Microbial gourmands prefer millennial-aged carbon in arctic waters

Falmouth, Mass. – Global warming continues to thaw permafrost soils that have been frozen in the Arctic for millennia.  As these soils thaw, ancient carbon is released into streams and rivers, where it can either flow to the ocean or be consumed or transformed in the rivers.  A new study, published in Nature Communications and co-authored by Woods Hole Research Center scientist R. Max Holmes, examined the carbon signature in arctic river samples to determine the fate of ancient permafrost carbon once it enters river systems.

Hundreds of water samples were collected from the Kolyma River watershed in northeastern Siberia, Earth’s largest watershed that is completely underlain by permafrost.  The team measured the quantity, age, and source of the organic carbon in the samples, and found that ancient permafrost carbon is the preferred snack for microbes and as such is highly vulnerable to being respired into the atmosphere as CO2, further amplifying global warming.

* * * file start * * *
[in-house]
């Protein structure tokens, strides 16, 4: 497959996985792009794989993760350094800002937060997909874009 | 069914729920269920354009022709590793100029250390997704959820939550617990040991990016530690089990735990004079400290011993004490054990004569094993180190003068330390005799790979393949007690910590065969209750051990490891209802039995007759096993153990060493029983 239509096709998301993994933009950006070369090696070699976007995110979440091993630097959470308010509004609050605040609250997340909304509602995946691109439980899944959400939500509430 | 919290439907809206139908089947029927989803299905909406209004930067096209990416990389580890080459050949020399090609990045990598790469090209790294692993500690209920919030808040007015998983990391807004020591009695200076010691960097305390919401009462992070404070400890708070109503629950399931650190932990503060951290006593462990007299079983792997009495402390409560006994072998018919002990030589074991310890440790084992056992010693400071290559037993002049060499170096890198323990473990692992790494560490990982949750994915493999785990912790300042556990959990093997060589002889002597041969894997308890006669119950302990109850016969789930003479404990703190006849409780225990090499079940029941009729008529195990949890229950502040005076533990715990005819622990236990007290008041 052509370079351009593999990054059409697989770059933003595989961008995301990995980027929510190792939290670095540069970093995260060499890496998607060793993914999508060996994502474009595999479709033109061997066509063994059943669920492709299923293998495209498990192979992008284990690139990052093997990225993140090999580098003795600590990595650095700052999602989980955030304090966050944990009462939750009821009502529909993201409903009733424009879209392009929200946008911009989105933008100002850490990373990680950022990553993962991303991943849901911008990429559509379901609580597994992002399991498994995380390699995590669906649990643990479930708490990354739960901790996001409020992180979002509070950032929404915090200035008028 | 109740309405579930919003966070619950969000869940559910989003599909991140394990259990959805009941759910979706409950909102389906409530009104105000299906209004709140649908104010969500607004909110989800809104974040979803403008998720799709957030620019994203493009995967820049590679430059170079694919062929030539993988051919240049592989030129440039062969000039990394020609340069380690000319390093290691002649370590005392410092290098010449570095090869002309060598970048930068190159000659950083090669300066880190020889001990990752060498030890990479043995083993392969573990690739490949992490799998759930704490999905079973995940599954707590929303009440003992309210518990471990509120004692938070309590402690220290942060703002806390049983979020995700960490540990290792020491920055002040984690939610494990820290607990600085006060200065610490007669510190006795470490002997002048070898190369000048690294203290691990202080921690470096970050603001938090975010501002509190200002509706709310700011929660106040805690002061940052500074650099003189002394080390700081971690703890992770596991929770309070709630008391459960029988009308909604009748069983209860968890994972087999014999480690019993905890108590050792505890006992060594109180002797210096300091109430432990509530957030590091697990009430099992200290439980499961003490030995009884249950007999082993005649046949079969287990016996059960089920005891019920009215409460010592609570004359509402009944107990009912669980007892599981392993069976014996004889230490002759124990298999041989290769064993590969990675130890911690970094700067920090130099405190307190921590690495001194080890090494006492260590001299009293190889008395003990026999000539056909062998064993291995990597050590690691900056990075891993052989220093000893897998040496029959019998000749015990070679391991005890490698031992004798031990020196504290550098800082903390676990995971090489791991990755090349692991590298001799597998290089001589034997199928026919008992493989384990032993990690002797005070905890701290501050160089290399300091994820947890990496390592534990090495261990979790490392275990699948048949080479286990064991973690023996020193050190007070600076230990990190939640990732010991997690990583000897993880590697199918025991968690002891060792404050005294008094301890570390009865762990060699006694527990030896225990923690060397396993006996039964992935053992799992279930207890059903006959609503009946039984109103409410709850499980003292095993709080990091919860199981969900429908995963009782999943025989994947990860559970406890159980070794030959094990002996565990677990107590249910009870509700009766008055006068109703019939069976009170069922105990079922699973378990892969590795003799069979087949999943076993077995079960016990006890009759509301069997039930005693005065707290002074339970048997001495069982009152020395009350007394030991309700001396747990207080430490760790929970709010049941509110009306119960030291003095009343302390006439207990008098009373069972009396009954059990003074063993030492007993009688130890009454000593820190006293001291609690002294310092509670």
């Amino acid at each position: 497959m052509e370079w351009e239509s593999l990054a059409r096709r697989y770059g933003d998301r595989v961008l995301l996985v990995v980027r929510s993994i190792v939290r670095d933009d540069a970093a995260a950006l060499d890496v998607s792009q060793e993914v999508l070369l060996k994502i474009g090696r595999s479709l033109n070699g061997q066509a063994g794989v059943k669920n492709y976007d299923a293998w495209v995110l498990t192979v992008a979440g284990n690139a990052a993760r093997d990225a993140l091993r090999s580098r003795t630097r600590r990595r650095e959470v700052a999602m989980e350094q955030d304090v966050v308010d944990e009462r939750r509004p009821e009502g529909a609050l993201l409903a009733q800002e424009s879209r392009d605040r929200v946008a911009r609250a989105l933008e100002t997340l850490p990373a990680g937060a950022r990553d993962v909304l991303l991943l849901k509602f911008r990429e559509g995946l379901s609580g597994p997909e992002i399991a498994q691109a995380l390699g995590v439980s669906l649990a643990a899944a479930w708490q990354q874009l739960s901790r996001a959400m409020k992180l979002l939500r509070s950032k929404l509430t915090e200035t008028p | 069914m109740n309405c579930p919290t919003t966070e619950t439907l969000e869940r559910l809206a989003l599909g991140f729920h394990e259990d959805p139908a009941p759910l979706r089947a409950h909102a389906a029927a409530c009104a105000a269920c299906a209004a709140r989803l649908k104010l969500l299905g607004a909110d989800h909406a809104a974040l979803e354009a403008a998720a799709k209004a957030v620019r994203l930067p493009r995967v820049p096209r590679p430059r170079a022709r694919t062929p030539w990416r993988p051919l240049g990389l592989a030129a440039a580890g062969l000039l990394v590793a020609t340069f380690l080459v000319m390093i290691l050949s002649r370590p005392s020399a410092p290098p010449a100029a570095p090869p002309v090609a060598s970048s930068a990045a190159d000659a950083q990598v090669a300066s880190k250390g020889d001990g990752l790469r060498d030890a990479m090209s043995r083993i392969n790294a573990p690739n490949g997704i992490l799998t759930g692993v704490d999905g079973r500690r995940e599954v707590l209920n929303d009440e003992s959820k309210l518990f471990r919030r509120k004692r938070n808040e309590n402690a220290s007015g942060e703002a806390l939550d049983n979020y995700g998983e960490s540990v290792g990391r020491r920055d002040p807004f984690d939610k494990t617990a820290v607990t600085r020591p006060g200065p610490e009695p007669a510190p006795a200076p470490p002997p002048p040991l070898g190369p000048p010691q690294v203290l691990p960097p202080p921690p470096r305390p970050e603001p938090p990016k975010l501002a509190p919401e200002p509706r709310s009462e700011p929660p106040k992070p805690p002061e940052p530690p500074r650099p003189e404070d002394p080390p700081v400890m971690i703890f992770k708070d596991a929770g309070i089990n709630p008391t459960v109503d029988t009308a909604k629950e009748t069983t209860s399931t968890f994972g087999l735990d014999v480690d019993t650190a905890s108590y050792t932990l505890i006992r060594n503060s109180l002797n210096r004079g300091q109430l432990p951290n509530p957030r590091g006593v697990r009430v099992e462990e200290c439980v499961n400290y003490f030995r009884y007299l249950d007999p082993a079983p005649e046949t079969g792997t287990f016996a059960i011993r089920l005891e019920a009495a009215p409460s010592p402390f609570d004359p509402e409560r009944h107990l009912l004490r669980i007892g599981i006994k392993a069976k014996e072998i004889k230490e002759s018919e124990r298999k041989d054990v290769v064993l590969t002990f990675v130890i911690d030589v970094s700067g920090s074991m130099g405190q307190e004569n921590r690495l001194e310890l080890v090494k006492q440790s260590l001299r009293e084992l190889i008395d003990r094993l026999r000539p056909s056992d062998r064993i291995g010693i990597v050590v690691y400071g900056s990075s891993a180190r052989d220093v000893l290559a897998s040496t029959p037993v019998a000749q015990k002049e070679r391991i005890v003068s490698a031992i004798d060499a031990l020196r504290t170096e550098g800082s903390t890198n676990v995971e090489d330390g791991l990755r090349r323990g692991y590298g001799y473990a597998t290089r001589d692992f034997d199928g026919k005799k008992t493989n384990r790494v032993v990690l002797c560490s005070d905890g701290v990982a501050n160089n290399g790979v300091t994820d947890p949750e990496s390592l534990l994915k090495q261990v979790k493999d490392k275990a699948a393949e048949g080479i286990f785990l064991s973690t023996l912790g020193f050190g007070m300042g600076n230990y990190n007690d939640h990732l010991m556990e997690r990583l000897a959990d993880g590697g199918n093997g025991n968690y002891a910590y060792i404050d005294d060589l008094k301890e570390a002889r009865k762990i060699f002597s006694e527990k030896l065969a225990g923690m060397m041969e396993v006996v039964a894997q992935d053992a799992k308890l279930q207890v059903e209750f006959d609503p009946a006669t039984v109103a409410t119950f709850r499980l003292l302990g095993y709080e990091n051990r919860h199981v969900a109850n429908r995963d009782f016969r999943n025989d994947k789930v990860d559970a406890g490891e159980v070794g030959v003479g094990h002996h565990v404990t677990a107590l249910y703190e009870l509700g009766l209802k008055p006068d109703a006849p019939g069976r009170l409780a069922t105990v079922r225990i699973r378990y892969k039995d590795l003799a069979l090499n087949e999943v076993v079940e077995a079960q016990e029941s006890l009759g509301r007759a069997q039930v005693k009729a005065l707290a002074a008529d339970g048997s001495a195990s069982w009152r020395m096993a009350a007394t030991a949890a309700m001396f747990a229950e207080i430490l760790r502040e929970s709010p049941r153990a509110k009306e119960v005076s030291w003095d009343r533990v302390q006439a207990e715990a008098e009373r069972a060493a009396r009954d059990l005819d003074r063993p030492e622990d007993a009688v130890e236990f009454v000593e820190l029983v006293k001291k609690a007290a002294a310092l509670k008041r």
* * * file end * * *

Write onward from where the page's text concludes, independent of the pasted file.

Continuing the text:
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Thawing permafrost in Duvannyi Yar, a riverbank on the Kolyma River. Photo by Chris Linder.

“It’s really remarkable that ancient organic matter that had been frozen away for so long in permafrost is so quickly consumed once it enters the river system”, said R. Max Holmes.  According to Paul Mann of Northumbria University, Newcastle, the lead author of this study, “This research will help us to develop more accurate future predictions of climate change. We know that the earth is continuing to warm from our activities, so we must try to understand how additional factors like thawing permafrost may alter the rate and speed of change.

For him, “Although the Arctic seems a distance place, it is important to realize that changes happening there can and will affect all of us.”

The National Science Foundation (NSF) Arctic Natural Science program funded the study.

Link to abstract »


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